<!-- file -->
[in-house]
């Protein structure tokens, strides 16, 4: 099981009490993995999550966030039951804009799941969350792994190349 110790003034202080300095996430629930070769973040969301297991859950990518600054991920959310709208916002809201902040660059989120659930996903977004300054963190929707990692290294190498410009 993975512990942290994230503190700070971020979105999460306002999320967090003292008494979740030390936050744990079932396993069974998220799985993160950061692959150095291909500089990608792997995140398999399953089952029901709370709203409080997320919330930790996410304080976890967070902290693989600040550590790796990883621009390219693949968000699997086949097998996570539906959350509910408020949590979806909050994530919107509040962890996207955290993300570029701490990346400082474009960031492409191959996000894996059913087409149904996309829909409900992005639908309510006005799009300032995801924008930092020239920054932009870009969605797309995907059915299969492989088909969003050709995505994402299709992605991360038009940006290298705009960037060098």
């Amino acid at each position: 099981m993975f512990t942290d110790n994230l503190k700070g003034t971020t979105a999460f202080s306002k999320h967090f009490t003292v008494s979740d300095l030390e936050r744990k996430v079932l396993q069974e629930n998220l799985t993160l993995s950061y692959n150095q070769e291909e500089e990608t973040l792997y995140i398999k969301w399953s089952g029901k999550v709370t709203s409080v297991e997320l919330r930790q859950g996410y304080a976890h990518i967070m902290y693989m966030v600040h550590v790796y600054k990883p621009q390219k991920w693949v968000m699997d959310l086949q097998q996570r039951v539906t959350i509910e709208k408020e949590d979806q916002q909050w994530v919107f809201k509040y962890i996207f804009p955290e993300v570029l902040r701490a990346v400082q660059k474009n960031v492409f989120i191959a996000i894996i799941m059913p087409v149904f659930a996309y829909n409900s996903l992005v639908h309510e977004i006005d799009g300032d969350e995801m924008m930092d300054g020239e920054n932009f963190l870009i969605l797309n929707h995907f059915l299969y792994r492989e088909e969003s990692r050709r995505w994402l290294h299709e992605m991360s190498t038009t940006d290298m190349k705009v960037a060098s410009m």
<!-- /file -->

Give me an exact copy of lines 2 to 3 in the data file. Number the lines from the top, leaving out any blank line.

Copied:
């Protein structure tokens, strides 16, 4: 099981009490993995999550966030039951804009799941969350792994190349 110790003034202080300095996430629930070769973040969301297991859950990518600054991920959310709208916002809201902040660059989120659930996903977004300054963190929707990692290294190498410009 993975512990942290994230503190700070971020979105999460306002999320967090003292008494979740030390936050744990079932396993069974998220799985993160950061692959150095291909500089990608792997995140398999399953089952029901709370709203409080997320919330930790996410304080976890967070902290693989600040550590790796990883621009390219693949968000699997086949097998996570539906959350509910408020949590979806909050994530919107509040962890996207955290993300570029701490990346400082474009960031492409191959996000894996059913087409149904996309829909409900992005639908309510006005799009300032995801924008930092020239920054932009870009969605797309995907059915299969492989088909969003050709995505994402299709992605991360038009940006290298705009960037060098």
């Amino acid at each position: 099981m993975f512990t942290d110790n994230l503190k700070g003034t971020t979105a999460f202080s306002k999320h967090f009490t003292v008494s979740d300095l030390e936050r744990k996430v079932l396993q069974e629930n998220l799985t993160l993995s950061y692959n150095q070769e291909e500089e990608t973040l792997y995140i398999k969301w399953s089952g029901k999550v709370t709203s409080v297991e997320l919330r930790q859950g996410y304080a976890h990518i967070m902290y693989m966030v600040h550590v790796y600054k990883p621009q390219k991920w693949v968000m699997d959310l086949q097998q996570r039951v539906t959350i509910e709208k408020e949590d979806q916002q909050w994530v919107f809201k509040y962890i996207f804009p955290e993300v570029l902040r701490a990346v400082q660059k474009n960031v492409f989120i191959a996000i894996i799941m059913p087409v149904f659930a996309y829909n409900s996903l992005v639908h309510e977004i006005d799009g300032d969350e995801m924008m930092d300054g020239e920054n932009f963190l870009i969605l797309n929707h995907f059915l299969y792994r492989e088909e969003s990692r050709r995505w994402l290294h299709e992605m991360s190498t038009t940006d290298m190349k705009v960037a060098s410009m």